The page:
Mayor Williams Plays the Palace

Mayor Anthony Williams published an op ed in the Washington Post on June 13 arguing that the District needs a new Library at the Downtown Convention Center site.

The Mayor’s op ed is full of half truths and outright misrepresentations. He says, for example, that the Mies van der Rohe building has “little architectural significance.” Tell that to the Committee of 100 on the Federal City that recently testified that “MLK is a great example of austere but elegant ‘International School’ architecture in a city largely filled with neo-classical and baroque buildings.”

The Mayor complains about the “awful conditions of the current Martin Luther King Jr. Library” when he produced those very conditions by failing to maintain the building. Indeed, in 2003, the Mayor actually recommended a cut of one million dollars to the Library’s operating budget, when he had already pared it to the bone in previous years.

We thought then, and still think, that the Mayor had cooked up a real estate deal involving this very well-situated and valuable property, and was simply trying to evict the present tenants with time honored slumlord tactics – hasten the decay of the building by refusing maintenance, and evict the tenants to protect them from unsafe conditions.

The Mayor also cites the Blue Ribbon Task Force as though it is a fount of authority on the issue, when the Task was flatly told (before their work even started) that the decision to build a new Library had already been made. Subsequently, the Mayor permitted no one to investigate or assess any alternatives, and extended that policy to the so-called “listenings” in which any citizen who raised the possibility of rehabbing MLK was silenced.

Thus, the decision to build a new Library has very little to do with producing a warm, welcoming, educationally useful Library, and is very much more a real estate deal packaged and planned at least two years ago. That there has been no needs assessment done- ever – points to the bankrupt rationale for building an entirely new Library.

The Mayor claims that he wants a “sunny and airy” new Library “filled with the latest technology,” and we agree that this is indeed desirable. However, the plan to rehabilitate the MLK that we have recently unearthed (following this entry) made by architect Kent Cooper, fulfills all of the requirements for an “airy” library “filled with the latest technology” and at a cost that would come at thirty percent less than that of building an entirely new Library.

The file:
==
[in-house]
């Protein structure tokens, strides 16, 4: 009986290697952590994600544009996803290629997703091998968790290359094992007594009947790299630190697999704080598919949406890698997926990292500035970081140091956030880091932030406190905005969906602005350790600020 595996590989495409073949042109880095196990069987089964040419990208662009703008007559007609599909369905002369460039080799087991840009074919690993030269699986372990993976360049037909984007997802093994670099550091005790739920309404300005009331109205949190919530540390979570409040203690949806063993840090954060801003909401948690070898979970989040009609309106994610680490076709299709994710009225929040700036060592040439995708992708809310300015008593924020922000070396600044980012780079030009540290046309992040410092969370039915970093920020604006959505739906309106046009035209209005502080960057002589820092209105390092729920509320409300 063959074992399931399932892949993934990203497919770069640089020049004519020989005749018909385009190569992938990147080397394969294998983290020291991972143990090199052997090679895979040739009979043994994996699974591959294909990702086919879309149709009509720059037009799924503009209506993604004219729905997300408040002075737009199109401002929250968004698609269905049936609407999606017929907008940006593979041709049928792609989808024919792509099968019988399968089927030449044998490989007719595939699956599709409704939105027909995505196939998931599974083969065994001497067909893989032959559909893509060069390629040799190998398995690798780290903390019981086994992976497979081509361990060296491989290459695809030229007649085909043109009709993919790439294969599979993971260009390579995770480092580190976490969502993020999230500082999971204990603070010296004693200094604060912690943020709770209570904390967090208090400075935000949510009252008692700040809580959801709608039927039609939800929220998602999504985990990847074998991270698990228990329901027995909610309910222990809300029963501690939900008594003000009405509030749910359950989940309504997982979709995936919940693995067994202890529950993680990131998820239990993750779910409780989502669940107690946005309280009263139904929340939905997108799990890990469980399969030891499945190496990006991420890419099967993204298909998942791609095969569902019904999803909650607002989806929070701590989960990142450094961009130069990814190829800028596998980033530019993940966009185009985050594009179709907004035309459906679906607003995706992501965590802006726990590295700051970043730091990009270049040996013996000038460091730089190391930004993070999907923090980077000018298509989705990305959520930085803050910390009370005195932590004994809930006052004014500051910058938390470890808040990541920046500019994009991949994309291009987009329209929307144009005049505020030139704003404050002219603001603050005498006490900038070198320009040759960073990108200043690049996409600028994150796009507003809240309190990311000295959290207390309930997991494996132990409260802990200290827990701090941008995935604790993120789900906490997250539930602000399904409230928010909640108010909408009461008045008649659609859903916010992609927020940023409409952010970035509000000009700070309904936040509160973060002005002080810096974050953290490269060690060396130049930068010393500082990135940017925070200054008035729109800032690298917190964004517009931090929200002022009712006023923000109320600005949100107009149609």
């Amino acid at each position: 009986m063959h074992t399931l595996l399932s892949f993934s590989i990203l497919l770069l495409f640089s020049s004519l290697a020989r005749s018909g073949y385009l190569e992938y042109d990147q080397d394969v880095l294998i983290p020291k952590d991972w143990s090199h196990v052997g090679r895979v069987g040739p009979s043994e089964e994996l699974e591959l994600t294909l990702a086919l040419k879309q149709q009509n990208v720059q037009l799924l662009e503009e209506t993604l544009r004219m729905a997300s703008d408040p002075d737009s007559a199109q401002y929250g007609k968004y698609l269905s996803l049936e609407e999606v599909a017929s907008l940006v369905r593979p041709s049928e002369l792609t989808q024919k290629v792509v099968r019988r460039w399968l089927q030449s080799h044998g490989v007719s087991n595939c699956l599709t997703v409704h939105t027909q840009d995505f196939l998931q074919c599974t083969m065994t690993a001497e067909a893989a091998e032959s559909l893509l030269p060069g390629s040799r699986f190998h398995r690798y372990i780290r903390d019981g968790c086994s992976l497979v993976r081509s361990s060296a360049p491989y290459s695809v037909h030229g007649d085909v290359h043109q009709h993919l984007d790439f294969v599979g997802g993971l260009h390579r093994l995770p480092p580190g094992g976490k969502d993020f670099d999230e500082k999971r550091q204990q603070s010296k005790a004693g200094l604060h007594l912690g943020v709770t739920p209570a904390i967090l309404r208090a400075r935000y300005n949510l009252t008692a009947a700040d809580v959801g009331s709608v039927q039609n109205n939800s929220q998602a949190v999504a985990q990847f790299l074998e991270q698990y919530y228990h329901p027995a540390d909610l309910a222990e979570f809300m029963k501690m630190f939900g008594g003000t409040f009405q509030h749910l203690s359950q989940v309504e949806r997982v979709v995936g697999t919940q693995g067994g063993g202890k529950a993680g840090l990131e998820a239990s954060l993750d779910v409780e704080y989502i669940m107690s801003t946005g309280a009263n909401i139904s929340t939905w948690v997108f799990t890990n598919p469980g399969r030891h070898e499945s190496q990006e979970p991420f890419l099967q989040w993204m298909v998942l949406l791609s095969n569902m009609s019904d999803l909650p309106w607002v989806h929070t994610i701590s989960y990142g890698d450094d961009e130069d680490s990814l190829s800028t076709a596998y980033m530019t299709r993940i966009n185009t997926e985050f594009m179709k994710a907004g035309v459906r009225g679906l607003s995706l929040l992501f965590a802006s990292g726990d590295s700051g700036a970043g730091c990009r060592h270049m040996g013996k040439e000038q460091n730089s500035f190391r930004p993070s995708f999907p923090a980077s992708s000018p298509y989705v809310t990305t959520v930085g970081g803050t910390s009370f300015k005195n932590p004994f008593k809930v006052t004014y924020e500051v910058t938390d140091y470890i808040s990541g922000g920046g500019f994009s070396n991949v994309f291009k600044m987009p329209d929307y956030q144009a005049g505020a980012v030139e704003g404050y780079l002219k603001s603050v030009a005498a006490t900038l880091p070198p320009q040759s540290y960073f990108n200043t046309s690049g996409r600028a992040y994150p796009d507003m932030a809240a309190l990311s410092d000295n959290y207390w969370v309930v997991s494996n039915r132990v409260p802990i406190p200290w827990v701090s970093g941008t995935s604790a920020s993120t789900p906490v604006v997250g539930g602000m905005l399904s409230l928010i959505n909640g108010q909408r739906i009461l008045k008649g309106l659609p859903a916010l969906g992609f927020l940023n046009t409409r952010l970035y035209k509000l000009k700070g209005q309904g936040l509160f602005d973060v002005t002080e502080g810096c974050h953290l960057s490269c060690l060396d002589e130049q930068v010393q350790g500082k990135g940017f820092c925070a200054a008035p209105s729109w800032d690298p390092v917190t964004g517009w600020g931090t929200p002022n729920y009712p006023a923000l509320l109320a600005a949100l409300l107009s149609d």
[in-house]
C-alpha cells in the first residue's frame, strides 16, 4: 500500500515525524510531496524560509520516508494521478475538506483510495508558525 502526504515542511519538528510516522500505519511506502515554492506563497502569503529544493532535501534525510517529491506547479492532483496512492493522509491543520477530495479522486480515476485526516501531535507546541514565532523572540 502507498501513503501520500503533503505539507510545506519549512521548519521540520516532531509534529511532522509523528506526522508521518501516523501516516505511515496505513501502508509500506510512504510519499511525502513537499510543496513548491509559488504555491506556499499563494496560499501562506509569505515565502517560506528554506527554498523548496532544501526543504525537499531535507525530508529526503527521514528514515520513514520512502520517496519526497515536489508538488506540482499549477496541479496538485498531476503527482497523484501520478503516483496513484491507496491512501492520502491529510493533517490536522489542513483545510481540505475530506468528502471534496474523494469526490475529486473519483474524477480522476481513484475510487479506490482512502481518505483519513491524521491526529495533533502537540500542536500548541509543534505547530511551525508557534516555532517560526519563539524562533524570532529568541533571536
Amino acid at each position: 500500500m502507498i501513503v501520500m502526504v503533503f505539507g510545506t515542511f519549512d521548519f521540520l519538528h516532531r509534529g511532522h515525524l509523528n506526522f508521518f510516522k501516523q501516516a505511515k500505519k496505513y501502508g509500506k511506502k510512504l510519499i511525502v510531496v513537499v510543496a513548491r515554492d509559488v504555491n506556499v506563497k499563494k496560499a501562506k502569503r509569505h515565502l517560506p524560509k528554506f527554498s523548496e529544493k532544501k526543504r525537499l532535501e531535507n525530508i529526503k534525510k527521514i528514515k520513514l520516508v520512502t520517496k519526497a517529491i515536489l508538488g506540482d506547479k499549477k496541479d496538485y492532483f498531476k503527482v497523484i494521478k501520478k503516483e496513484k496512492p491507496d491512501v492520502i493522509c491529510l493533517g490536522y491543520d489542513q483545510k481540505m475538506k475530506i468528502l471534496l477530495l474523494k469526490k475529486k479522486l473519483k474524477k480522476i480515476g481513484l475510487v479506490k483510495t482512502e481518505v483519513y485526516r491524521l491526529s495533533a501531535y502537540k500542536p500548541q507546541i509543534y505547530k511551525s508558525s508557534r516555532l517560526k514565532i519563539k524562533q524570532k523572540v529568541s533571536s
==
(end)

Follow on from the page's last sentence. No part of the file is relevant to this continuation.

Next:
This would represent a savings amounting to at least 60 million dollars (depending on the true costs of building new), and could be applied to eliminating the extraordinarily high adult illiteracy rate in the District, that, if we add teens and children, engulfs 62 percent of the District’s population. The costs to the District of this high rate of illiteracy are incalculable, but surely the mayor would want that 60 million dollar savings to be applied to eliminating this shocking social problem, rather than building a new Downtown Library for the few who would need or use it.

A new Library Downtown, however, will not provide resources to people who have these needs, most of whom go to their neighborhood libraries for help.

Meanwhile, the DC Library Renaissance Project has been pressing the Library Trustees for two years to provide such programs, but has been ignored by Trustees more interested in an expensive and needless Library Palace, rather than serving those whose voices have been muted or stilled for lack of local Library service, and who are denied the literacy that would enable them to speak for themselves.